Pic­tou’s moun­taineer­ing min­is­ter

The News (New Glasgow) - - PICTOU COUNTY - John Ash­ton

This Pic­tou-born Pres­by­te­rian min­is­ter was called “one of the most en­thu­si­as­tic moun­tain climbers in Canada” and was in­stru­men­tal in form­ing one of the first am­a­teur moun­taineer­ing or­ga­ni­za­tions in our na­tion.

The Alpine Club of Canada to­day “is the lead­ing or­ga­ni­za­tion in Canada de­voted to climb­ing, moun­tain cul­ture, and is­sues re­lated to alpine pur­suits and ecol­ogy. It is also the Cana­dian reg­u­la­tory or­ga­ni­za­tion for climb­ing com­pe­ti­tions, sanc­tion­ing lo­cal, re­gional and na­tional events, and as­sem­bling, coach­ing and sup­port­ing the na­tional team.”

Rev. James Chalmers Herd­man was born in the manse of St. An­drew’s Pres­by­te­rian Church to par­ents Rev. An­drew W. Herd­man and El­iz­a­beth Walker of Scot­land in the year 1855. The young James was heav­ily in­flu­enced by his fa­ther to be­come a min­is­ter.

“His de­sire to fol­low re­li­gion was formed early in child­hood and strength­ened with years. Sto­ries of his youth­ful piety and sen­si­tive moral na­ture were plen­ti­ful in those days in Pic­tou. His par­ents fre­quently found him alone in his room in the dark, knelling be­side his bed speak­ing to God in prayer. Fond of out­door games, he would only en­gage in clean sport and would refuse to play if bad lan­guage was used by any of his com­pan­ions. This early, prin­ci­pled be­lief would carry on through his en­tire life and would ben­e­fit any per­son, group or con­gre­ga­tion that the Rev. Dr. James Herd­man was in­volved with.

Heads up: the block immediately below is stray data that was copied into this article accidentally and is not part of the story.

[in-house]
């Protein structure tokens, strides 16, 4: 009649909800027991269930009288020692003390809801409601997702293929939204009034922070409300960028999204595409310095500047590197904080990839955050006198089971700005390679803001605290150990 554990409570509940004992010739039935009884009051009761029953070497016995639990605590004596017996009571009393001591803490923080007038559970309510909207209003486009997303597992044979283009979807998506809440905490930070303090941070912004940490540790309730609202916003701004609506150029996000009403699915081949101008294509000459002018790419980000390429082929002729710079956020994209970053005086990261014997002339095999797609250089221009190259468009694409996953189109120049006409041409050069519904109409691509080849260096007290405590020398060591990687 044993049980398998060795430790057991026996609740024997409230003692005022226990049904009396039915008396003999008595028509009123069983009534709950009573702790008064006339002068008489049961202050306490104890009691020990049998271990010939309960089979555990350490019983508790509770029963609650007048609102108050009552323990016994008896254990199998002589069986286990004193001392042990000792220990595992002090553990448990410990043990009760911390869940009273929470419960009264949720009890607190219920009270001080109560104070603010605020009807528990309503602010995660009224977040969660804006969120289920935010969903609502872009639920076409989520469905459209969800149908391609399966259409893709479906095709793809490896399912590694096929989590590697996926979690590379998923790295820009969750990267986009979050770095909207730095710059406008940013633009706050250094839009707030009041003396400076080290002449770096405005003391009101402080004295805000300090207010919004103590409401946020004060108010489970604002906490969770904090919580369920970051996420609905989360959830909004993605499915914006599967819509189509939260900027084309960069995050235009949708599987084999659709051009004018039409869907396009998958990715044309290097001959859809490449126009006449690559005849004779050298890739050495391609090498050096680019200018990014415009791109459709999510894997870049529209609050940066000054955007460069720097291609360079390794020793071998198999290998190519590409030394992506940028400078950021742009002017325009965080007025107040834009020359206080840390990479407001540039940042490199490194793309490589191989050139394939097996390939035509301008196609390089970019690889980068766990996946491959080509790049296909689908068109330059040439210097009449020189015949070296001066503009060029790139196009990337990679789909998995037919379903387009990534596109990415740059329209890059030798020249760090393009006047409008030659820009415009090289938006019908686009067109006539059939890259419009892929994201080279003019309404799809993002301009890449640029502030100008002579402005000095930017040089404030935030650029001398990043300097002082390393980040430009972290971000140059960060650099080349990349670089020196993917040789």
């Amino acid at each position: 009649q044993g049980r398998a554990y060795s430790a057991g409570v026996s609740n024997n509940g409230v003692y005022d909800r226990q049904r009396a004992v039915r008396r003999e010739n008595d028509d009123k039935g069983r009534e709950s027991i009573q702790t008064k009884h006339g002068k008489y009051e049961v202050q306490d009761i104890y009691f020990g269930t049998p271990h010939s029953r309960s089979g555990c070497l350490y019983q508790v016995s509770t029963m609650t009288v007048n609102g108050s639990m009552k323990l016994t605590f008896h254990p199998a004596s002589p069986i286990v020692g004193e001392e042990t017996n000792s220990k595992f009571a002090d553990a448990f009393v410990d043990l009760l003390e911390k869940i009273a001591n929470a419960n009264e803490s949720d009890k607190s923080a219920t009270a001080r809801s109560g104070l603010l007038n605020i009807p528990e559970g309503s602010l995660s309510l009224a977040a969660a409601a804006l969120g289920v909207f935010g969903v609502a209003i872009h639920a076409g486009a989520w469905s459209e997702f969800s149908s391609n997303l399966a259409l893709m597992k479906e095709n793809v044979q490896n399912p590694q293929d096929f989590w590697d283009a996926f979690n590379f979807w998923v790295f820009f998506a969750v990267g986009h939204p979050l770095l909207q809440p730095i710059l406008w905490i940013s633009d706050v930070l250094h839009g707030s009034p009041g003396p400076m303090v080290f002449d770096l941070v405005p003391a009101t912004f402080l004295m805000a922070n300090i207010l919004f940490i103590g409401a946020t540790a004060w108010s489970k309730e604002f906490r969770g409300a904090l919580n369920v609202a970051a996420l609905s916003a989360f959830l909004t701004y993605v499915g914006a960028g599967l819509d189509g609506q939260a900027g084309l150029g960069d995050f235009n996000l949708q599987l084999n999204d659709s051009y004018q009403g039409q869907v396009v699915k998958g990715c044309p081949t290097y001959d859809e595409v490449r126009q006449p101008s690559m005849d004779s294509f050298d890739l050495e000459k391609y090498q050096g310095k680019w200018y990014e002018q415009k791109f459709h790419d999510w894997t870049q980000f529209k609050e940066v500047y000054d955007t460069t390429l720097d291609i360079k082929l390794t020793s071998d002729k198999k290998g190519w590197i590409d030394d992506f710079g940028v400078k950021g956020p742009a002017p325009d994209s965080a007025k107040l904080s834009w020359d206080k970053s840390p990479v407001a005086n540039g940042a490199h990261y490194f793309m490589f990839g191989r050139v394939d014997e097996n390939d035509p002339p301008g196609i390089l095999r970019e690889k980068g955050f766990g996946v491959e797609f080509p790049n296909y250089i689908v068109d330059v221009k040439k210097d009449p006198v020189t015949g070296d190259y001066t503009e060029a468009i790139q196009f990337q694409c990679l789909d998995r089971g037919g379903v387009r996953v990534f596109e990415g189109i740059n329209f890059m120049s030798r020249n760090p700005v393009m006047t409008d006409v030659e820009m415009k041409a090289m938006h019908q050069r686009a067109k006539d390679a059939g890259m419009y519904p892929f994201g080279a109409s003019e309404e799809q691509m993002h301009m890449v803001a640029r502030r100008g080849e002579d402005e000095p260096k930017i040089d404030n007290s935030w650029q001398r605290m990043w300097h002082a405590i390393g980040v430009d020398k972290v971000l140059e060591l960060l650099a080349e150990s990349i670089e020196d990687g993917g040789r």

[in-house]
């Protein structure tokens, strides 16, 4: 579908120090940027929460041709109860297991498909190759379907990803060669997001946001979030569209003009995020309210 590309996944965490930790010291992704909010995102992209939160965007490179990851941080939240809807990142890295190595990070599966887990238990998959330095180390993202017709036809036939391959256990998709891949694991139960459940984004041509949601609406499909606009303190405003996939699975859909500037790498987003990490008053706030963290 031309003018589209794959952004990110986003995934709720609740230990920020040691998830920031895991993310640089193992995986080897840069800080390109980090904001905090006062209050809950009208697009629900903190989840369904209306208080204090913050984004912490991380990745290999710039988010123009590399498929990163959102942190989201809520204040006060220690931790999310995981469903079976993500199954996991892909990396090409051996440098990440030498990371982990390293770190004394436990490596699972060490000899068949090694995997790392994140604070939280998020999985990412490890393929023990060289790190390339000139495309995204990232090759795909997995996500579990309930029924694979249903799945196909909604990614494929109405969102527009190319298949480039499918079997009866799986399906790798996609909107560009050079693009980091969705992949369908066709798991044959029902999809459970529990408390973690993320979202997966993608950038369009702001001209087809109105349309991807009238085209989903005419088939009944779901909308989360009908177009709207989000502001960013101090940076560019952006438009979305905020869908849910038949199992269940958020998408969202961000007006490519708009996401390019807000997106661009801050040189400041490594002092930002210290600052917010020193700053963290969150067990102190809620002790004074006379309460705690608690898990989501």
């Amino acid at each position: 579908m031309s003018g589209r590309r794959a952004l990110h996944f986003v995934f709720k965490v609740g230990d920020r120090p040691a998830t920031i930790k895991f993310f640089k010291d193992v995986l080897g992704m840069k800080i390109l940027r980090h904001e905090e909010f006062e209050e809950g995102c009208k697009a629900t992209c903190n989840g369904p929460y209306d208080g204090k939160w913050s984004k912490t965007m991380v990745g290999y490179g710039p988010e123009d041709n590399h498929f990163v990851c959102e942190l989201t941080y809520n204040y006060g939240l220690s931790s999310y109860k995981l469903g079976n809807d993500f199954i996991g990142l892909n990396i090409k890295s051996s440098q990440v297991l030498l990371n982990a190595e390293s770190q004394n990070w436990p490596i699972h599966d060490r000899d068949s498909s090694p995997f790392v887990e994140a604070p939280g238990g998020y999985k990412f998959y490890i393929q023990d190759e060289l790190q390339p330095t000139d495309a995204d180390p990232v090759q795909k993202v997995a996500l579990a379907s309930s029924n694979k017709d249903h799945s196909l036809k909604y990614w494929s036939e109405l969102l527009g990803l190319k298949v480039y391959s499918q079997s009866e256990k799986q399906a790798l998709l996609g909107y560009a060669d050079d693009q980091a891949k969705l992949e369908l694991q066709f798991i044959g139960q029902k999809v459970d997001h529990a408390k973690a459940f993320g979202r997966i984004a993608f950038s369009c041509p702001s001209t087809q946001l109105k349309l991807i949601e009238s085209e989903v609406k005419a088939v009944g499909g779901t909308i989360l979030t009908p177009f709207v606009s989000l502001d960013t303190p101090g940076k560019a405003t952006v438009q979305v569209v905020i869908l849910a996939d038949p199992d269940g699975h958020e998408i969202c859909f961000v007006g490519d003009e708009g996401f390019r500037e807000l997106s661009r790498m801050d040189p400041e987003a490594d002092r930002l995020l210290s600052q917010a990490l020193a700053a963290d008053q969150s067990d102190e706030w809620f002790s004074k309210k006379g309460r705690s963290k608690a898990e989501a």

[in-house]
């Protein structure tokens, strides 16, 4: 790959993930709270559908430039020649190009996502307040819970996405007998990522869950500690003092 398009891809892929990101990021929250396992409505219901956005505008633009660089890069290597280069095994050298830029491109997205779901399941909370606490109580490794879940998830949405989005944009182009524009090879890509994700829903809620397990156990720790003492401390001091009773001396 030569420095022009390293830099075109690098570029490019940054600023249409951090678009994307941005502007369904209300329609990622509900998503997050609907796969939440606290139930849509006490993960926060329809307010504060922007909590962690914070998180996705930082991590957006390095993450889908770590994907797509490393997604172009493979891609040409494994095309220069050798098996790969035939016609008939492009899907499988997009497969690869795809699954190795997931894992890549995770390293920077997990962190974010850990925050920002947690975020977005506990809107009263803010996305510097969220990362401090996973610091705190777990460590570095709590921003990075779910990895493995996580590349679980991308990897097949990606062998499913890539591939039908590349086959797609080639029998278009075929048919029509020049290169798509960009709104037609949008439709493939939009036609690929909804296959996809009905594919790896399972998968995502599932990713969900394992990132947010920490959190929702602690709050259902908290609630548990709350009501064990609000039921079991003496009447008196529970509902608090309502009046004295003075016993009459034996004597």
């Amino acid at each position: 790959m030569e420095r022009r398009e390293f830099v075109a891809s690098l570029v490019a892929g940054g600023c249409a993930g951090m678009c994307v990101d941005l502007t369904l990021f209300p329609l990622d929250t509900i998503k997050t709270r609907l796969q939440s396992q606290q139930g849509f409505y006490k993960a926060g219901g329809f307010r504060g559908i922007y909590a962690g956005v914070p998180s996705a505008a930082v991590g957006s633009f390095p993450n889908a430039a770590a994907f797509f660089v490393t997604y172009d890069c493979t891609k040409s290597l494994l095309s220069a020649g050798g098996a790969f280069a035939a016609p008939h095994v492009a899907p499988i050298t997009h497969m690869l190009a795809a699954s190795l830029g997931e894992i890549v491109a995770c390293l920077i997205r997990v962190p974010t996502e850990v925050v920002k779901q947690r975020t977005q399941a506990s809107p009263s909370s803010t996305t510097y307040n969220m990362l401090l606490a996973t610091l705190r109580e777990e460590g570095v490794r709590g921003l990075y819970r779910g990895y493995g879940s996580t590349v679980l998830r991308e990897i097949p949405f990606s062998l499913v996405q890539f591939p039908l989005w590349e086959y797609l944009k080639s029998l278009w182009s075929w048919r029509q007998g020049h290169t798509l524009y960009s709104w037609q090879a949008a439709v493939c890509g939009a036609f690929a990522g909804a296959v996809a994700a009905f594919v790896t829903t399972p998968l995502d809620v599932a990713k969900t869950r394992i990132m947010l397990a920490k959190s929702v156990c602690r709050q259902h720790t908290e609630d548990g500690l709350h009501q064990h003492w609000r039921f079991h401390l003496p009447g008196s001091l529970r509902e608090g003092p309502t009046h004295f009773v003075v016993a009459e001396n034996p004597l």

“Be­cause of a slight speech im­ped­i­ment, his fa­ther tried to dis­suade” James from con­tin­u­ing in a min­istry ca­reer and en­cour­aged him to en­ter on a busi­ness vo­ca­tion. James’ “heart was set on be­ing a min­is­ter and pleaded with his fa­ther to give con­sent. Rev. An­drew Herd­man stated, “only if you gain a bursary within a rea­son­able time pe­riod.” This task seemed im­pos­si­ble, but through sheer de­ter­mi­na­tion and obe­di­ence “set him­self to work to this end, and with great joy when, to the sur­prise of all, he stood first in the list of com­peti­tors.”